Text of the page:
We are five days out from our Ladies Side Saddle Hunter debut at the Showplace Spring Festival on Friday, and after a winter of getting myself comfortable just riding around in the sidesaddle, I’m feeling reasonably secure and confident on the flat. But over fences is still another matter, as is having all our attire together.
I’ve been hard at work on the apron, after the gorgeous fabric arrived from Mears. Thanks to their help, it is an obviously perfect match for the cutaway coat of theirs I bought. And after a lot of hard work figuring out patterning to make the amount of material they sent work, and eliminate a lot of the extra fabric that was on the first apron I made, it came together pretty well last weekend.
When I had a lesson get rescheduled a few times last week, we eventually decided it was going to be a sidesaddle lesson, and I brought the nearly-finished apron along to do a test fitting. The weather was still looking rather threatening on Friday morning, but we solidered on, and decided to do a mini-lesson and at least get the apron fitted and get started on fixing my left twist on jumping. Because that’s what Holly does–fix me!
The apron fit wonderfully, and looked gorgeous on Cally. It lays much better than the lighter fabric used on my first apron, and doesn’t need much more than a small hem to be ready to go. Here it’s looking a little odd on the left hip because I still had to do snaps down that side so it’s flapping out a bit, but looks pretty good, if I do say so myself.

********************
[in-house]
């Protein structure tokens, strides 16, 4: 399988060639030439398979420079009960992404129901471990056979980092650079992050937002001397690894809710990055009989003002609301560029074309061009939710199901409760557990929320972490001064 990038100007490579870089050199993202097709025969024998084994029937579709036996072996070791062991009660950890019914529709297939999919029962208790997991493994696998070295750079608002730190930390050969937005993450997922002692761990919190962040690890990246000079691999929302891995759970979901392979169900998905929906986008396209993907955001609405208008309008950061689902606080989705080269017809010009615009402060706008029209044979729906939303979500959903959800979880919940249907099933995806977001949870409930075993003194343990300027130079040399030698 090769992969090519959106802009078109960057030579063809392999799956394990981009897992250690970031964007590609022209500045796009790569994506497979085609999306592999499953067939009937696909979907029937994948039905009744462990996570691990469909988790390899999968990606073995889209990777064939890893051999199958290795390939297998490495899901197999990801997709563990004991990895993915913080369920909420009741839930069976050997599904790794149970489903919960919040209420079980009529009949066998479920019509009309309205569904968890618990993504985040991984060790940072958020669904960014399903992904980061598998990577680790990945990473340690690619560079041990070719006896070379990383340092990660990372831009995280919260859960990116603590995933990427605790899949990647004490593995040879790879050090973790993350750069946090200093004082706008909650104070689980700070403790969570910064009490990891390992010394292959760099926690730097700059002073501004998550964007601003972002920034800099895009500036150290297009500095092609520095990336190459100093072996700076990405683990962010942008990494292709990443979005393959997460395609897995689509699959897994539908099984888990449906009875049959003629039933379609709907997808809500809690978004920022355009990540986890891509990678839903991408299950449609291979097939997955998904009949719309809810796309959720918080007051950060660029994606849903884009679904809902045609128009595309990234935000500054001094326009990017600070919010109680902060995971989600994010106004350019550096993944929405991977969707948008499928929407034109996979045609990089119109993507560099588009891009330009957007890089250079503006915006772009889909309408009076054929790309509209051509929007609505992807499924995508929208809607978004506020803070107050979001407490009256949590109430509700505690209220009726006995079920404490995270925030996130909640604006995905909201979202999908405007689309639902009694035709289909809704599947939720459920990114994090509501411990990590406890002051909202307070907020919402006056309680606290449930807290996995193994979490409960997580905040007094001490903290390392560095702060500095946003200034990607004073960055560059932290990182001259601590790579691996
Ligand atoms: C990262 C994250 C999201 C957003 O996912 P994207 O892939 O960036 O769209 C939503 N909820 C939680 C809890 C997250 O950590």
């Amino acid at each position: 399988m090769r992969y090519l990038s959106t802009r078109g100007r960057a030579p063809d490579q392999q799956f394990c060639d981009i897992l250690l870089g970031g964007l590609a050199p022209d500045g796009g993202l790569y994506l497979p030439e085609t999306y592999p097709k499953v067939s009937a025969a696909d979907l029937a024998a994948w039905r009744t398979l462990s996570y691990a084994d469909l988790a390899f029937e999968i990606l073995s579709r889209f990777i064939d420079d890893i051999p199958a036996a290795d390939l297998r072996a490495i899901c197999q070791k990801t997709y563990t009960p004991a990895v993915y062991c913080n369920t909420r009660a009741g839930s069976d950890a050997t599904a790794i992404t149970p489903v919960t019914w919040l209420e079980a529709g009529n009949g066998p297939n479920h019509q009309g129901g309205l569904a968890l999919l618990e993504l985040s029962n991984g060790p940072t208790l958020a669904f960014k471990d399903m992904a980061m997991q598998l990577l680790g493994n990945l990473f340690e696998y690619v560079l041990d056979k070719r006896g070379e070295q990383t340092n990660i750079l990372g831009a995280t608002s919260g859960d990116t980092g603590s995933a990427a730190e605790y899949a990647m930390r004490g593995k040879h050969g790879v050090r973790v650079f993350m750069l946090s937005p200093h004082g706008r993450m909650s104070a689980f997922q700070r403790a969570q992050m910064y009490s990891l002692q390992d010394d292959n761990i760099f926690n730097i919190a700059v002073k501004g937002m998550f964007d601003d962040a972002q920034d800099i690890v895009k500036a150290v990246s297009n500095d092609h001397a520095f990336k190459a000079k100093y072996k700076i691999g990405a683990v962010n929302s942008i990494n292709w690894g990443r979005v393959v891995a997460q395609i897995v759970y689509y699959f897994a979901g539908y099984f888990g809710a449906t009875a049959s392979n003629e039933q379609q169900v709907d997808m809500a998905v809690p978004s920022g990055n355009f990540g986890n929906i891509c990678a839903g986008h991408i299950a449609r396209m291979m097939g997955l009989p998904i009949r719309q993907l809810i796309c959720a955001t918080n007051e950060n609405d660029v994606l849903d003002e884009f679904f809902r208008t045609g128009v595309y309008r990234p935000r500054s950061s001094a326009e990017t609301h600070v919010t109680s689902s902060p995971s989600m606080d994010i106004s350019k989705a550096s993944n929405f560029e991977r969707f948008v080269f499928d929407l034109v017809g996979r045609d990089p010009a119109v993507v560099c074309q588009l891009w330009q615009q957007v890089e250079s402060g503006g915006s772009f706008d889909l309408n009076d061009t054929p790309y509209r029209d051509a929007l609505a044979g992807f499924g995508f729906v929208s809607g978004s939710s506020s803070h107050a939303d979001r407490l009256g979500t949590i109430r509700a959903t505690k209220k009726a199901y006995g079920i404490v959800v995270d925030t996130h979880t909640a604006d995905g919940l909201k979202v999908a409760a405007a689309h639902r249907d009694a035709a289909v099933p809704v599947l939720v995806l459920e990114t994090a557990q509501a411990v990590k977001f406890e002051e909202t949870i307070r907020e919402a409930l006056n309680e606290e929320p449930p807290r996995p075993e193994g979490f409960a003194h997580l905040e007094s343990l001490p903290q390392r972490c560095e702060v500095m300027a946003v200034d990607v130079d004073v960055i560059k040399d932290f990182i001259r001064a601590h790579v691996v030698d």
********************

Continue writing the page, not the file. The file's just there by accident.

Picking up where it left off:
Snaps got put on today, and the hem is ready to get stitched tonight, so we’ll be ready to go!
After a bit of a flatwork warmup where I worked on keeping her a little more forward at the trot and tightening my legs on the pommels to keep me balanced, we decided to work a bit of jumping practice into the canter work, as the sky was starting to look pretty ominous, and it was starting to sprinkle a bit. Basically, Holly set us a little pile of groundpoles as a canter rail, and worked on keeping a good pace down to it, and not getting myself forward or twisted over it.
That was actually feeling really good, and I was pretty optimistic as we went the other way a few times, and I worked on keeping my eye up and on the forsythia bush 100 yards down to the right of the ring. And that really helped, I wasn’t feeling twisted at all. That felt great, but the sky was NOT looking great. I asked if we could try the crossrail quickly before it started to rain. Coming down to it, it felt quiet and responsive, but since we’ve worked on behaving to fences, when the distance was less than perfect, we chipped. Which is REALLY not a good thing in a sidesaddle–when in doubt in one, you always want to go with the looong spot. Jumping aside is a bit whiplashy even when it’s good, and it’s horrifically jarring if you chip.
It was actually raining a little then, but I wanted another try, so around we came again, and it felt perfect!
Notice how nicely and confidently we were able to continue forward feeling good, and like I could have actually competently jumped another fence.
Sadly, due to the rain worsening, I did not get the chance. We headed back to the barn, just in time for the sky to open up. Literally did not even have the saddle completely off of her before it was pouring! We’ve got the “other half” of our mini-lesson on Wednesday, so that should put us in good shape coming off a hopefully confidence-building bit of jumping lesson and going into the show on Friday.